Journalism Award


Commemorating Barbara’s 60 years as a Soroptimist

Barbara Bailey was a much loved member of our club who celebrated more than 60 years as a Soroptimist. Barbara left a legacy to the club, and in 2014 we decided to create a Journalism Award for a student from Nottingham Trent University who produced the best programme on women’s issues.

The winner was Charlotte Bailey (no relation to Barbara), whose project ‘No Pain, no Gain’ concentrated on the problems of violence and perception experienced by the street workers of Nottingham.

President Audrey presented the award to Charlotte when she returned to Nottingham for her graduation. Also in the picture is Dr Emma Hemmingway of Nottingham Trent University.

 


Candice Fernandez Winner 2016

Candice Fernandez Winner 2016

 

THE WINNER OF THE SOROPTIMIST INTERNATIONAL OF NOTTINGHAM
STUDENT JOURNALIST OF THE YEAR AWARD 2016

As part of her final year project, Nottingham Trent Broadcast Journalism student Candice Fernandez created an online feature that explored the different attitudes of Muslim women living in Britain and how they reconcile their faith with modern living.

Members of Soroptimist International of Nottingham selected it as their top piece of journalism created by students at the Centre for Broadcasting and Journalism at Nottingham Trent University.

This is the fourth year SI Nottingham has awarded a prize to a student journalist for a 3rd year project looking at women’s issues in the media in line with their goal of enabling women and girls to achieve their potential.

The members of SI Nottingham thought that it was not often there was the opportunity to hear the opinions of women minorities, and Candice was to be congratulated on bringing their voice to our attention.

Candice’s article was published on the student journalism news site www.cbjspotlight.co.uk.

SI Nottingham would like to thank all staff in the department of Broadcasting and Journalism for their support for this award, in particular Carole Fleming Director of the Centre for Broadcast Journalism
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PICTURE PERFECT: THE TRUTH BEHIND THE IMAGE

As part of her final year project, Nottingham Trent Broadcast Journalism graduate Jorjah Langthorp investigated media pressure on young women and their self-image in her project: Picture Perfect: the truth behind the images. On her choice of topic Jorjah said “I look at how my 13 year old younger sister reacts to social media, as compared to myself not too long ago.  The greater pressure is worrying

Now the work has been selected by the members of Soroptimist International of Nottingham as their top piece of journalism created by students at the Centre for Broadcasting and Journalism at Nottingham Trent University2017Student Journalist of the year 2017 Jorjah Langstrom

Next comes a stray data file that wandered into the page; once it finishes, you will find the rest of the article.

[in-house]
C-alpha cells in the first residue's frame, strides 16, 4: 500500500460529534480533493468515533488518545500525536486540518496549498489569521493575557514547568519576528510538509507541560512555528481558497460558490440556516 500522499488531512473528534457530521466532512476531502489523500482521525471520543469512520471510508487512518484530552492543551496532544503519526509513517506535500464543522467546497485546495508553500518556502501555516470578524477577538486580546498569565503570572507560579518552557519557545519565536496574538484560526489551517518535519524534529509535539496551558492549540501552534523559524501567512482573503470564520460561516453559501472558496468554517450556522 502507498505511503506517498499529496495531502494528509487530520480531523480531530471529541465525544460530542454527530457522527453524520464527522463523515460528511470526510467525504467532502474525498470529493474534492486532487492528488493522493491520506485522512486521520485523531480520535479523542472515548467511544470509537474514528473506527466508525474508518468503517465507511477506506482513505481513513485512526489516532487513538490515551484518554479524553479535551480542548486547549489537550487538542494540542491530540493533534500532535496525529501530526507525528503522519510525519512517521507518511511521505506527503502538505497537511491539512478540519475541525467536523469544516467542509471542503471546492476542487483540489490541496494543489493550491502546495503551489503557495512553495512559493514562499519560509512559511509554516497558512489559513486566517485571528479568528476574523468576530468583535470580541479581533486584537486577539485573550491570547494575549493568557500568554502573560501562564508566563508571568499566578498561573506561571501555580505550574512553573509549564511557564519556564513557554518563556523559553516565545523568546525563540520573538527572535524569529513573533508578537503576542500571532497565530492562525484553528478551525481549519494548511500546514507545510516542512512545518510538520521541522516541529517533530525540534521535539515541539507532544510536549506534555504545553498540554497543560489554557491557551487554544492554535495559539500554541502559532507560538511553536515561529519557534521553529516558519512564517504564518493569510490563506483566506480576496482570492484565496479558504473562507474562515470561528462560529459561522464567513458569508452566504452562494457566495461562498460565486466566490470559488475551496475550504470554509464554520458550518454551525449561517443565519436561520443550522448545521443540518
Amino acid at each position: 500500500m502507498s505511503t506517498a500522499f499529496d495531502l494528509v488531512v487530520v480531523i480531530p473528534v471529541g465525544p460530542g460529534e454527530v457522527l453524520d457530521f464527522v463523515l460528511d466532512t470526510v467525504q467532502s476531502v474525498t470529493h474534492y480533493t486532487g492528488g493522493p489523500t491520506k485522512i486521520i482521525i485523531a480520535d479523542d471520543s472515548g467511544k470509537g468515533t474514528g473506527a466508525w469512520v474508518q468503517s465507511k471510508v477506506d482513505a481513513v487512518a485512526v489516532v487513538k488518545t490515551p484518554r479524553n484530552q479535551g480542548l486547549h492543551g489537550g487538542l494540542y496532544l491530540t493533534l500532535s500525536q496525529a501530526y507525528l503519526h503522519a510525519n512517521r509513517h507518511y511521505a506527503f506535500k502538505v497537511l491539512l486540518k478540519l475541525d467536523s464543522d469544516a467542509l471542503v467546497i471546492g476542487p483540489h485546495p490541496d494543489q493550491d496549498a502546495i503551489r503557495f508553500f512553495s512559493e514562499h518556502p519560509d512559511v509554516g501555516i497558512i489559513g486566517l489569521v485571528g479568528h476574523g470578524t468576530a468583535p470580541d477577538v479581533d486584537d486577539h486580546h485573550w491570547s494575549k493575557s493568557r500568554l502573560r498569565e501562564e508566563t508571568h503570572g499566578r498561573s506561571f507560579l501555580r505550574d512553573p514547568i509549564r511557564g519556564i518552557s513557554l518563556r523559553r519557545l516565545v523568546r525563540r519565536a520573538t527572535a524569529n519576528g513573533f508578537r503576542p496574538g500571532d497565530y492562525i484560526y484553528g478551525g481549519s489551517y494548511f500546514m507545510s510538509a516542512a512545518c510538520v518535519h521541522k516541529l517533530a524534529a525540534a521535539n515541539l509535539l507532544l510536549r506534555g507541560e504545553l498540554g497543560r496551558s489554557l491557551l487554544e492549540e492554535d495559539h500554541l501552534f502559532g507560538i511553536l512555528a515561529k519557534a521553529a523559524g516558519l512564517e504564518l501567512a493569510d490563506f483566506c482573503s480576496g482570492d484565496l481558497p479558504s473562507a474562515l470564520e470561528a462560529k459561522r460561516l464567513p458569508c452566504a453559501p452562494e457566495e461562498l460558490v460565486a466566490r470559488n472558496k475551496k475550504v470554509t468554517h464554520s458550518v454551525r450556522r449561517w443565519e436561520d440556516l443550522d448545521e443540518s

This is the fifth year SI of Nottingham has awarded a prize to a student journalist for a 3rd year project raising awareness of women’s issues in the media. This adds to the Soroptimist’s goal of enabling women and girls to achieve their potential.

Audrey Jones, Publicity Officer of the Soroptimist International of Nottingham said: “This was an excellent project, looking at the problem from various viewpoints. The execution of the video, with various interviews and graphics, kept our interest throughout.”


THE WINNER OF THE SOROPTIMIST INTERNATIONAL OF NOTTINGHAM 2018
STUDENT JOURNALIST OF THE YEAR AWARD 2018
PREMATURE PARKINSON’S

Members of Soroptimist International of Nottingham voted Eve Gateshill’s project on Early onset Parkinson’s disease as their top piece of journalism created by students graduating this year from the Centre for Broadcasting and Journalism at Nottingham Trent University.
This is the sixth year Soroptimist International of Nottingham has awarded a prize to a student journalist for a 3rd year project raising awareness of women’s issues in the media. Helping student journalists start their careers with this recognition and funding ties in with one of the Soroptimist’s goals: raising awareness of women’s ability to achieve their individual and collective potential.
As part of her final year project, Nottingham Trent Broadcast Journalism Student Eve investigated the effect of the rare condition of early onset Parkinson’s disease on the lives of 3 women. On her choice of topic Eve said “My Grandpa had Parkinson’s and this led me to look into the subject in more depth. I contacted the Parkinson’s support group and they put me onto the three interviewees who formed the core of my presentation.
Club members thought this was an excellent project, looking at an unusual condition. Eve had a personal angle but also good research skills. The women were sensitively interviewed to bring out their great mental strength in living with their current condition and what lies ahead of them.”